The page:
Excerpt 2: http://www.ted.com/talks/eve_ensler_on_security.html
5. In six years, I've had the extraordinary privilege through V-Day, a global movement against [violence against] women, to travel probably to 60 countries, and spend a great deal of time in different portions. I've met women and men all over this planet, who through various circumstances, war, poverty, racism, multiple forms of violence, have never known security, or have had their illusion of security forever devastated. I've spent time with women in Afghanistan under the Taliban, who were essentially brutalized and censored. I've been in Bosnian refugee camps. I was with women in Pakistan who have had their faces melted off with acid. I've been with girls all across America who were date-raped or raped by their best friends when they were drugged one night.

6. One of the amazing things that I've discovered in my travels is that there is this emerging species. I loved when he was talking about this other world that's right next to this world. I've discovered these people, who in V-Day world, we call Vagina Warriors. These particular people, rather than getting AK-47s or weapons of mass destruction or machetes, in the spirit of the warrior, have gone into the center, the heart of pain, of loss. They have grieved it, they have died into it, and allowed and encouraged poison to turn into medicine. They have used the fuel of their pain to begin to redirect that energy towards another mission and another trajectory.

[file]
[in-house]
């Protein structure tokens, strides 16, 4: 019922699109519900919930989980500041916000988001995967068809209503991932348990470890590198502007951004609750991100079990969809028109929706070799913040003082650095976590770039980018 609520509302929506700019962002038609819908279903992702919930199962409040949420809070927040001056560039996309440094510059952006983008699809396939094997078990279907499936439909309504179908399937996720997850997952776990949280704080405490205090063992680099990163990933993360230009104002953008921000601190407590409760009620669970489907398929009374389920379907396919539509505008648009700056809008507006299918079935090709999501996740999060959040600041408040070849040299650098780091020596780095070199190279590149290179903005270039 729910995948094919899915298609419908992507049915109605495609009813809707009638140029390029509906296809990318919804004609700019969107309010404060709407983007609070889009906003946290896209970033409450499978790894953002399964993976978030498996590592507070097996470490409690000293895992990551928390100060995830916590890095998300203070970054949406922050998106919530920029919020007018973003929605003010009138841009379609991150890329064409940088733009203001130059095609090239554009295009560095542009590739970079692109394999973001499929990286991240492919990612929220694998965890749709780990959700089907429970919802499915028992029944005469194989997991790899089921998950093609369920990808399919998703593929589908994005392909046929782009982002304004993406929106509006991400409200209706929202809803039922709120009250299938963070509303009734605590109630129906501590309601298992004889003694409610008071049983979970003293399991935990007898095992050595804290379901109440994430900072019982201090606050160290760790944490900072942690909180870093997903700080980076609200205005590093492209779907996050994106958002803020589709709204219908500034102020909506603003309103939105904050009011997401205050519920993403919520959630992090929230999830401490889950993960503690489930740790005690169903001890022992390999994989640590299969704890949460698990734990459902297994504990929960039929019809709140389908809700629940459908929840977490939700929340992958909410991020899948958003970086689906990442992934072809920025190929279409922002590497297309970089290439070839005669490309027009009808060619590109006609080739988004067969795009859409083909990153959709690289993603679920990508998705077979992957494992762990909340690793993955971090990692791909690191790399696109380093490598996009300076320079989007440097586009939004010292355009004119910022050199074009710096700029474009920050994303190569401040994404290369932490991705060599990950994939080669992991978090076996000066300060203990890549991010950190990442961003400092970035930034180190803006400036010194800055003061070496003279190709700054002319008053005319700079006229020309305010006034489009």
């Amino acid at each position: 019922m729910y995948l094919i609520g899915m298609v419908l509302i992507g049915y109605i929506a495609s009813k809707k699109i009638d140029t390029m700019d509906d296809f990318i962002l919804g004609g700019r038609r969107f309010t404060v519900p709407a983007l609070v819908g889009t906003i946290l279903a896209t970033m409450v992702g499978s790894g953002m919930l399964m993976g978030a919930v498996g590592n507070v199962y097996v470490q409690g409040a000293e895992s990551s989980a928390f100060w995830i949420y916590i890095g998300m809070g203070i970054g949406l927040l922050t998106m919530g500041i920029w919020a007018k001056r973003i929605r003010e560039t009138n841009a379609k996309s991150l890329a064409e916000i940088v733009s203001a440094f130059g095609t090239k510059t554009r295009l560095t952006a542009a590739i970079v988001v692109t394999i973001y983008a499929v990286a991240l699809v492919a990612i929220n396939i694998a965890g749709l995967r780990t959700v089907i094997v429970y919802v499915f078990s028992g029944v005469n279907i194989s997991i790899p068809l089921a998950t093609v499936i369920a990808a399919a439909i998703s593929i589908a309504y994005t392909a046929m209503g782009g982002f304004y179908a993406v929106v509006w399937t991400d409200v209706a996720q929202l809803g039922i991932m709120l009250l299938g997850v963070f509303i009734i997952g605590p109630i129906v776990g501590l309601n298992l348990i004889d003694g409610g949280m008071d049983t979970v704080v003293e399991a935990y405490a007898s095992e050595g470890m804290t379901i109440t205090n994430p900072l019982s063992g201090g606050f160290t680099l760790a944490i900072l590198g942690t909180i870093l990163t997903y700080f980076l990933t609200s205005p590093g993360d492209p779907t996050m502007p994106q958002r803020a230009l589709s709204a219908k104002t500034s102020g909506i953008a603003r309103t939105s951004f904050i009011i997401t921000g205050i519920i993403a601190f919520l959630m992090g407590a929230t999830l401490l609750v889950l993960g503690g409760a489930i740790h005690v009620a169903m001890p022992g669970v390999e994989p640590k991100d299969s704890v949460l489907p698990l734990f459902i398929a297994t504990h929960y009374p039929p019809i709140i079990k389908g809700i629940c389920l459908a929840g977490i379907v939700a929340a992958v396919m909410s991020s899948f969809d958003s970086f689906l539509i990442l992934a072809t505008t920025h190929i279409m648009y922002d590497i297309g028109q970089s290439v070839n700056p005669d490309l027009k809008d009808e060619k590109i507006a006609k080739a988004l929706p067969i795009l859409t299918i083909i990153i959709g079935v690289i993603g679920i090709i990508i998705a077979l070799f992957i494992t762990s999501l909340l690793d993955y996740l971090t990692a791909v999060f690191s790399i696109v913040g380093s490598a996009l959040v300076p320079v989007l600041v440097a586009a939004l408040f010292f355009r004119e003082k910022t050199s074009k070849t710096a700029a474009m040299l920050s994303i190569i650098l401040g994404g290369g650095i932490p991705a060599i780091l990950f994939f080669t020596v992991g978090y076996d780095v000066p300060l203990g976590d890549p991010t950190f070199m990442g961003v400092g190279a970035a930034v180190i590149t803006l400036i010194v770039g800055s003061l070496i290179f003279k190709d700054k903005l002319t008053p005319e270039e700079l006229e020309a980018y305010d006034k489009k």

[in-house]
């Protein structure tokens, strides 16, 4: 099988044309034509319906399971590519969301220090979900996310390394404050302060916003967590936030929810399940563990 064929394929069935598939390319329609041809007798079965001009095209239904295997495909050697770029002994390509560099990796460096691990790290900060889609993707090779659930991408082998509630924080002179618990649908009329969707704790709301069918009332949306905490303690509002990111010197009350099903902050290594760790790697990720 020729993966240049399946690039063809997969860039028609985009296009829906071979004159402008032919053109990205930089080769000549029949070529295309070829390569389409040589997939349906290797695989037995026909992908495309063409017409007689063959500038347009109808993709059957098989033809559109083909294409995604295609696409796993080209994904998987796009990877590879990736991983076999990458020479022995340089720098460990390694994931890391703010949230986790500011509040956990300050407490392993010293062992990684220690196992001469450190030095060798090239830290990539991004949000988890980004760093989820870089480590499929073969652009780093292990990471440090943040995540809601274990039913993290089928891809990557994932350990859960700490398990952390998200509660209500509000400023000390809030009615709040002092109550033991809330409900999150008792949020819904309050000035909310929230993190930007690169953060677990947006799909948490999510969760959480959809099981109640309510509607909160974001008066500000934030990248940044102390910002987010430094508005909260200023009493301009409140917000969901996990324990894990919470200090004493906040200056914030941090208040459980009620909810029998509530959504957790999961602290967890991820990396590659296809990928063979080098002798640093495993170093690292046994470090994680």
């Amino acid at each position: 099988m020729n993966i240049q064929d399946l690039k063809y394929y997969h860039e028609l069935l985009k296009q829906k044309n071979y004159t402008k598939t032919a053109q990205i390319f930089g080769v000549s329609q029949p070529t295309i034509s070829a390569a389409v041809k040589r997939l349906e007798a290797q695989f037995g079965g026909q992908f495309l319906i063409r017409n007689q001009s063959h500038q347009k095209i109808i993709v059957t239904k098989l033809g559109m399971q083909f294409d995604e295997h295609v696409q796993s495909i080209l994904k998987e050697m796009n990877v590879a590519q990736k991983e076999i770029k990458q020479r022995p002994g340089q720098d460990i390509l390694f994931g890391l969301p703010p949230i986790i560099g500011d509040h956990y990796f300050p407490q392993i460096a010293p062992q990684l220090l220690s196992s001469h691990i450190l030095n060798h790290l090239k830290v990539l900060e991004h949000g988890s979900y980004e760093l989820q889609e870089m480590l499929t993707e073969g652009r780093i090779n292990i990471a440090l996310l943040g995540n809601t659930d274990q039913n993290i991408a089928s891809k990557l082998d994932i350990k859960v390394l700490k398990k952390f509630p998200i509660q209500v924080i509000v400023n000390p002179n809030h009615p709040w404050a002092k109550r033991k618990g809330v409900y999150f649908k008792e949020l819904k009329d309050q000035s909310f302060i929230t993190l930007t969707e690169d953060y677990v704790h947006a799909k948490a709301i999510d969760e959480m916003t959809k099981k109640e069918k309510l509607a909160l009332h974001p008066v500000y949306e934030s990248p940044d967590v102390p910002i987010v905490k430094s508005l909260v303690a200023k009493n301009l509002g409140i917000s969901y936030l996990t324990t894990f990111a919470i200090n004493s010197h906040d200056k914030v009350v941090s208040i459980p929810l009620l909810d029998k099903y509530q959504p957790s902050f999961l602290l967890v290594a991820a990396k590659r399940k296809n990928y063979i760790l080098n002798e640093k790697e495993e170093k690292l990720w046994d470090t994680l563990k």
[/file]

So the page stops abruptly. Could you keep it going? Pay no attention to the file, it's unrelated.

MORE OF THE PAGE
7. These warriors now devote themselves and their lives to making sure what happened to them, doesn't happen to anyone else. There are thousands if not millions of them on the planet. I venture there are many in this room. They have a fierceness and a freedom that I believe is the bedrock of a new paradigm. They have broken out of the existing frame of victim and perpetrator. Their own personal security is not their end goal, and because of that, because rather than worrying about security, because the transformation of suffering is their end goal, I actually believe they are creating real safety and a whole new idea of security. I want to talk about a few of these people that I've met.